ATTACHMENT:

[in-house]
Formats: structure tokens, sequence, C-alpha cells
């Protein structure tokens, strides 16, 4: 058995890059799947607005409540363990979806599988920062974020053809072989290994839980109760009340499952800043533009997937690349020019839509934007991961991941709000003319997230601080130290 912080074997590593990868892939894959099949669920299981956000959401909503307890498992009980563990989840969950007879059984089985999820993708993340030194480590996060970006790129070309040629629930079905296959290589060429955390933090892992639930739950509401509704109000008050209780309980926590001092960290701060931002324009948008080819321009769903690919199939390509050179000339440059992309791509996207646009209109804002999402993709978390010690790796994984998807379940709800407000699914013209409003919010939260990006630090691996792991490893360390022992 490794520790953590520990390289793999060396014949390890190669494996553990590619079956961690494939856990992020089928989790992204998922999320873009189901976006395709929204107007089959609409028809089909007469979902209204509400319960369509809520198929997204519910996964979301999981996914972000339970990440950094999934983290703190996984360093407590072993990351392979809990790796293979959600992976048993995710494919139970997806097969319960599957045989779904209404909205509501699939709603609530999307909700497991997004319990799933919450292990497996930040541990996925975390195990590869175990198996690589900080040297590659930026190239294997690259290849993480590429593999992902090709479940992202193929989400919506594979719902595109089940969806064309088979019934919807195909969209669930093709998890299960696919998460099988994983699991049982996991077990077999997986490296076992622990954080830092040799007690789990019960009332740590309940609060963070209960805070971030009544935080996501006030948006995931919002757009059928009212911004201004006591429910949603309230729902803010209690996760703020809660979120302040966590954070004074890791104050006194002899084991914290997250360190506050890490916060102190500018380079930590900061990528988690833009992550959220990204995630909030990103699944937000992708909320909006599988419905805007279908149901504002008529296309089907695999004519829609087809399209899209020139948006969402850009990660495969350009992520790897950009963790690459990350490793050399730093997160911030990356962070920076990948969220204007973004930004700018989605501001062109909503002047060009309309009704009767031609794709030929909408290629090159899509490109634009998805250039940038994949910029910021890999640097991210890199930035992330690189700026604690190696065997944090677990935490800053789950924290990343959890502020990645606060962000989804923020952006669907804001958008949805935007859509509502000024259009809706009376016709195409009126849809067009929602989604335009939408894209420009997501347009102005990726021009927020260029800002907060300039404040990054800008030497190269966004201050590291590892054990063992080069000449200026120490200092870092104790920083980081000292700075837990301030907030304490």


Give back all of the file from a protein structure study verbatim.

[in-house]
Formats: structure tokens, sequence, C-alpha cells
């Protein structure tokens, strides 16, 4: 058995890059799947607005409540363990979806599988920062974020053809072989290994839980109760009340499952800043533009997937690349020019839509934007991961991941709000003319997230601080130290 912080074997590593990868892939894959099949669920299981956000959401909503307890498992009980563990989840969950007879059984089985999820993708993340030194480590996060970006790129070309040629629930079905296959290589060429955390933090892992639930739950509401509704109000008050209780309980926590001092960290701060931002324009948008080819321009769903690919199939390509050179000339440059992309791509996207646009209109804002999402993709978390010690790796994984998807379940709800407000699914013209409003919010939260990006630090691996792991490893360390022992 490794520790953590520990390289793999060396014949390890190669494996553990590619079956961690494939856990992020089928989790992204998922999320873009189901976006395709929204107007089959609409028809089909007469979902209204509400319960369509809520198929997204519910996964979301999981996914972000339970990440950094999934983290703190996984360093407590072993990351392979809990790796293979959600992976048993995710494919139970997806097969319960599957045989779904209404909205509501699939709603609530999307909700497991997004319990799933919450292990497996930040541990996925975390195990590869175990198996690589900080040297590659930026190239294997690259290849993480590429593999992902090709479940992202193929989400919506594979719902595109089940969806064309088979019934919807195909969209669930093709998890299960696919998460099988994983699991049982996991077990077999997986490296076992622990954080830092040799007690789990019960009332740590309940609060963070209960805070971030009544935080996501006030948006995931919002757009059928009212911004201004006591429910949603309230729902803010209690996760703020809660979120302040966590954070004074890791104050006194002899084991914290997250360190506050890490916060102190500018380079930590900061990528988690833009992550959220990204995630909030990103699944937000992708909320909006599988419905805007279908149901504002008529296309089907695999004519829609087809399209899209020139948006969402850009990660495969350009992520790897950009963790690459990350490793050399730093997160911030990356962070920076990948969220204007973004930004700018989605501001062109909503002047060009309309009704009767031609794709030929909408290629090159899509490109634009998805250039940038994949910029910021890999640097991210890199930035992330690189700026604690190696065997944090677990935490800053789950924290990343959890502020990645606060962000989804923020952006669907804001958008949805935007859509509502000024259009809706009376016709195409009126849809067009929602989604335009939408894209420009997501347009102005990726021009927020260029800002907060300039404040990054800008030497190269966004201050590291590892054990063992080069000449200026120490200092870092104790920083980081000292700075837990301030907030304490």